• Outcome measure—any thigmotactic behavioural metrics assessed during an open field test will be included. For example: distance travelled in inner zone, frequency entry to inner zone, frequency of corner entry, latency to inner zone entry, time spent in inner zone, time spent in corner.

  • For interventional studies (including studies in which solely investigated the effect of pharmacological interventions on thigmotaxis and did not quantify the model effect on thigmotaxis)—a vehicle control is required when studies investigated the effect of pharmacological interventions on thigmotactic behaviour in rodents with experimental persistent pain. We will include any potentially analgesic pharmacological interventions that is administered prior to, after or in concurrence with the model induction.

  • Other criteria—only include original research articles; abstract only publications or other publication types such as reviews, letters or editorial materials will be excluded.

Data extraction

The data extraction will be conducted by two independent reviewers. Any discrepancies will be resolved by a third reviewer. We will collect the following information:

  • Bibliographic details.

  • Outcome data.

  • Acclimatisation and animal husbandry.

  • Animal model.

  • Intervention.

  • Characteristics of the open field paradigm.

  • Reporting quality.

  • Study quality.

Additionally, we will ascertain whether a study protocol, registered before the study began is available. This will be done by assessing whether authors have provided a statement regarding protocol registration. Protocol registration can help to increase research transparency and reduce the risk of reporting bias. By collecting this information, we can also assess whether there is an increasing trend of protocol registration within this field.

Bibliographic details

We will extract names of first authors, year of publication and title.

Outcome data

The primary outcomes are total distance travelled and any behavioural data that denote thigmotaxis during the open field test, which are:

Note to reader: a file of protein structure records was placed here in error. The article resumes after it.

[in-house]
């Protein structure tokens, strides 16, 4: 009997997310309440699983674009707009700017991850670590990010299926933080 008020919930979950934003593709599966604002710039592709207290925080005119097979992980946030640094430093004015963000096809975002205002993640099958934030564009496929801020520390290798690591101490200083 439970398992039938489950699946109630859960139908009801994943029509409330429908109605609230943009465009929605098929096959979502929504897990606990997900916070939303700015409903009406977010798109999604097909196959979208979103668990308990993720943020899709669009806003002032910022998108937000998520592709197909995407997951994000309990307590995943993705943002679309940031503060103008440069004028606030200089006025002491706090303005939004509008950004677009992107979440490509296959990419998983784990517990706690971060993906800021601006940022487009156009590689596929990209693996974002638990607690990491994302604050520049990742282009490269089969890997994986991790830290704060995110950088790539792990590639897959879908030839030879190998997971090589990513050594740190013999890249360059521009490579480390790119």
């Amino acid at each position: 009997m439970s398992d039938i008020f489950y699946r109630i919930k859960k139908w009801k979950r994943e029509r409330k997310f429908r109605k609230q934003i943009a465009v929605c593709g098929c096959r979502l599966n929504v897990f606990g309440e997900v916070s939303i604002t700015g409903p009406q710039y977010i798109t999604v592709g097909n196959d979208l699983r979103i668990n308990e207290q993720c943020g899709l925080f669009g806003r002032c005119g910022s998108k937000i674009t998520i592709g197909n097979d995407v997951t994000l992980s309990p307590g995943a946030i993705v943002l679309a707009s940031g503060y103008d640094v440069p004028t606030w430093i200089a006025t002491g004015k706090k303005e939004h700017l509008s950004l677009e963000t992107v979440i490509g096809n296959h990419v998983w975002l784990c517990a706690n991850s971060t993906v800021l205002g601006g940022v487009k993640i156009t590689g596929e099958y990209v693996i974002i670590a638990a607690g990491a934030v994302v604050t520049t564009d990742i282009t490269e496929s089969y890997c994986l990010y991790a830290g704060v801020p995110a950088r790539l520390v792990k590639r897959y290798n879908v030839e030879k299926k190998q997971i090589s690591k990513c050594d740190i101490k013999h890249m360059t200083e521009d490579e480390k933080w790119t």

• Distance travelled in inner zone.

  • Frequency of entry to inner zone.

  • Frequency of corner entry.

  • Latency to inner zone entry.

  • Time spent in inner zone.

  • Time spent in corner.

The secondary outcome is mechanical (Randall-Selitto, von Frey), cold (acetone, cold plate, tail immersion) or thermal (Hargreaves test, hot plate, tail immersion, tail flick) evoked limb withdrawal assessed in the same cohort of animals used in the open field test.

We expect most studies to only report at a single time period. When multiple time periods are reported, we will extract the data at the time period of the maximum effect (ie, the time period at which there is the largest difference between treatment and control groups). The sample size of each cohort will be extracted and if sample size is given as a range, the most conservative estimate will be extracted (eg, n=4–8, 4 will be recorded). The mean and the variance (eg, SE of the mean, SD) of thigmotactic behavioural data will be extracted from tables, text or graphs. If the data are presented within a graph, we will manually extract the data using digital ruler software (eg, WebPlotDigitizer). If the nature of the error bar is not reported, we will regard them as standard errors of mean. We will only contact authors when key information is not reported (eg, sample size, outcome data). If the authors do not respond or are not able to provide the data, we will record the study as having missing data and it will be qualitatively analysed but will not be included in the meta-analysis.

In addition to collecting thigmotactic behavioural data, we will also extract study characteristics. The details of each are described below:

Acclimatisation and animal husbandry